The pain below my neck has never returned. All of my wellness exams continue to show good results. the only medication I take is Lunesta to help me sleep and Omeprazole for my acid reflux.
What are hard to deal with and at times unbearable are the headaches. I have them every day, only the severity changes. I keep a journal tracking the pain level, activity and weather. I will now, after reading this site, track food consumption. My coffee and wine intake decreased since the surgery and stopping work. I would say a good day is at a pain level of 4-5, a normal end of day after basic hygiene, home chores and walking the dog comes in around a 6, after therapy I am at a 7, on really bad days my head pain is off the charts. I am not overdramatic; I always had a high tolerance for pain. I think this is why I can function at a level 6 or 7; I have learned I must rest in-between each task I do. Multitasking as I used to do is out of the question. The ringing in my ear has become more noticeable.
But at least 2-3 days a week I am immobilized. No aspirin, Tylenol, Motrin, etc... helps, all I can do is rest quietly. The pain goes down into my neck. I get nauseous, I do not throw up. I cannot walk my dog because of my imbalance, her 11lbs of pulling will bring me to the ground. Most noise is intolerable, light hurts, I can actually pinpoint 2 moles on my head under my hair because they feel like they are on fire. The ringing and pressure in my ear increase to a point that makes me think the side of my head will explode. During some of these times I think the ringing is now happening in my right ear. The metallic taste returns as does the original pressure behind my left eye and pain in my cheek and jaw. I told the Surgeon of the headaches in my December appointment, he said it was normal healing. Last week I wrote to his office again through his portal describing all of the above, the response was to utilize warm compresses. A very recent new feeling is the quick onset and quickly over cold sweats.
The Vestibular Therapist believes she has done all she can and that I should be further along in my recovery. The last test she performed; goggles on, laying down, turning my head to the right side then left side, came back normal. She is the one who gave me the information to this website.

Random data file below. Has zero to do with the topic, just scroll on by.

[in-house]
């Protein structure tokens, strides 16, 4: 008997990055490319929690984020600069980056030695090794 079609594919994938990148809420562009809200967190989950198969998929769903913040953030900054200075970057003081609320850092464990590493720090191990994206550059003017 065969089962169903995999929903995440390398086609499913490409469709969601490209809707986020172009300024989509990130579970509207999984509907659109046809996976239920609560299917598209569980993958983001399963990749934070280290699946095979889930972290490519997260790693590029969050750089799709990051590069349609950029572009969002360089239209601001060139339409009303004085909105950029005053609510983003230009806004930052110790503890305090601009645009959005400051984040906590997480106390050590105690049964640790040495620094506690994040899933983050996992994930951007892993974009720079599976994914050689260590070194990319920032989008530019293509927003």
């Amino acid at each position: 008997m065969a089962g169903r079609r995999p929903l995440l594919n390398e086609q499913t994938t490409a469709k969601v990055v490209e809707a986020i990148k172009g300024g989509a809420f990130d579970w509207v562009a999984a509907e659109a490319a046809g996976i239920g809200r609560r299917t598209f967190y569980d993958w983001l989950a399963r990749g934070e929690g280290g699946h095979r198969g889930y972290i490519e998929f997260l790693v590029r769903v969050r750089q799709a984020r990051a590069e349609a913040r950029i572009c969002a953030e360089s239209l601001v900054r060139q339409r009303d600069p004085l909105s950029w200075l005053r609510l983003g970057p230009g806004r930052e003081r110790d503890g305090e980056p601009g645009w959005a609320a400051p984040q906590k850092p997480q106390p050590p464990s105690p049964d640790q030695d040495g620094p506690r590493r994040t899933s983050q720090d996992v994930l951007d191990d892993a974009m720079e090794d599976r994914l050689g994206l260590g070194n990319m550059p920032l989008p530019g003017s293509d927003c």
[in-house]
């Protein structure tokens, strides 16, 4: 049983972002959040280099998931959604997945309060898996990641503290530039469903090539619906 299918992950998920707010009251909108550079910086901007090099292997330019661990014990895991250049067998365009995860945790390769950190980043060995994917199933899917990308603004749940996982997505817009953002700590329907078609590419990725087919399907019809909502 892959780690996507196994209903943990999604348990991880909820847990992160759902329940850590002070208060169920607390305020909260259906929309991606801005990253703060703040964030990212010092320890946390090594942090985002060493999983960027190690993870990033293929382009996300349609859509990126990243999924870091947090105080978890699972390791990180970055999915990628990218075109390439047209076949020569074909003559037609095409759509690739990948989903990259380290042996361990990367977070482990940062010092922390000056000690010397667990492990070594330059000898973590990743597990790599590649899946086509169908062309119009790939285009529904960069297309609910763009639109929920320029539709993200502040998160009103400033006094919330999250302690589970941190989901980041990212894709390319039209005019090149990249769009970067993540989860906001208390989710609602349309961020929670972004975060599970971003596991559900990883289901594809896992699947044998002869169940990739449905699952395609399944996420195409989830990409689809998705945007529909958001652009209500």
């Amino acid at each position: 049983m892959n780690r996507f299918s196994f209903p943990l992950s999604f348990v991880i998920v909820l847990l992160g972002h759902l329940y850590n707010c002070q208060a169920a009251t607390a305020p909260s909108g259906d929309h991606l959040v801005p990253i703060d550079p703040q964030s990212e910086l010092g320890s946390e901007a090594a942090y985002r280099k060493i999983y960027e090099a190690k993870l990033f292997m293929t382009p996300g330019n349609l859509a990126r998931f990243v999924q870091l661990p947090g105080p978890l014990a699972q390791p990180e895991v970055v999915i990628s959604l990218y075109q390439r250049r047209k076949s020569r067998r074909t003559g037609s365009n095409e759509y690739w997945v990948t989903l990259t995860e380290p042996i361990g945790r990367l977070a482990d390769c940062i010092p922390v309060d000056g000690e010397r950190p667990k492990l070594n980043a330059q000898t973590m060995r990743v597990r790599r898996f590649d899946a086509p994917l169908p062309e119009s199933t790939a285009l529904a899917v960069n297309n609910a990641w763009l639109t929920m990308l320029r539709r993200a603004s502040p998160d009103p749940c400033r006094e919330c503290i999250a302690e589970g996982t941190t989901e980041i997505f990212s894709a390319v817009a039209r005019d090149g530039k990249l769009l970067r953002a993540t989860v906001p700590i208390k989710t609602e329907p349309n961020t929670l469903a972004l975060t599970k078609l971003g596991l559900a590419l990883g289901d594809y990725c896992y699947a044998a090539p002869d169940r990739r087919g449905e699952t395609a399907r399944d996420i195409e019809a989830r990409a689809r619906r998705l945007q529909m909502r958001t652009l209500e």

This IS happening to me. I have definitely written too much and too long. I have used this forum to unburden myself, sort of like a silent scream. If anyone has suggestions I am all ears (no pun intended). I will join a support group. Thank you.
I'm so sorry for the frustrating experiences you've endured. It's life changing and can be overwhelming. You are not alone! This group is a wonderful resource and has support group options you might want to explore. Have you seen those listed? Let us know if you need more information about support opportunities. Meanwhile, I'm sure people will weigh in with thoughts and ideas. You could always try another Vestibular Therapist at some point. They are often the most helpful professionals for these conditions and can vary in their approaches. Did you ever get a diagnosis of Meniere's?
@krmizrachgmail-com Thank you for your response. Hi. This is my first time back on the website in quite awhile. I do not have a diagnosis of Meniere's from a medical professional but you join about 4 others who believe this is what I have. My research into the disease causes me to agree as I experience most of the symptoms.
I hope you can find a medical professional to help with an accurate diagnosis. That will help guide your treatment and research efforts. Any plans to consult with someone new?
Hang in there. It's a long process sometimes, but there is help out there.
Reading the details of your experience makes me feel for you and at the same time reinforces my thought of going to a neurologist.
Currently i am managing my vertigo through alternate therapy namely:
Thank you for sharing. You sound like someone who is doing all you can. I would wish you wellness to live each day as best as you can, for now.
Thank you for being so transparent. I’m so sorry for your experiences. Just writing can be therapeutic if only reducing stress levels. I have Vestibular Migraines. It took over ten years for my diagnosis. I say this to encourage you to keep the faith. Support in any form you find it is always a good thing. We are happy you are here.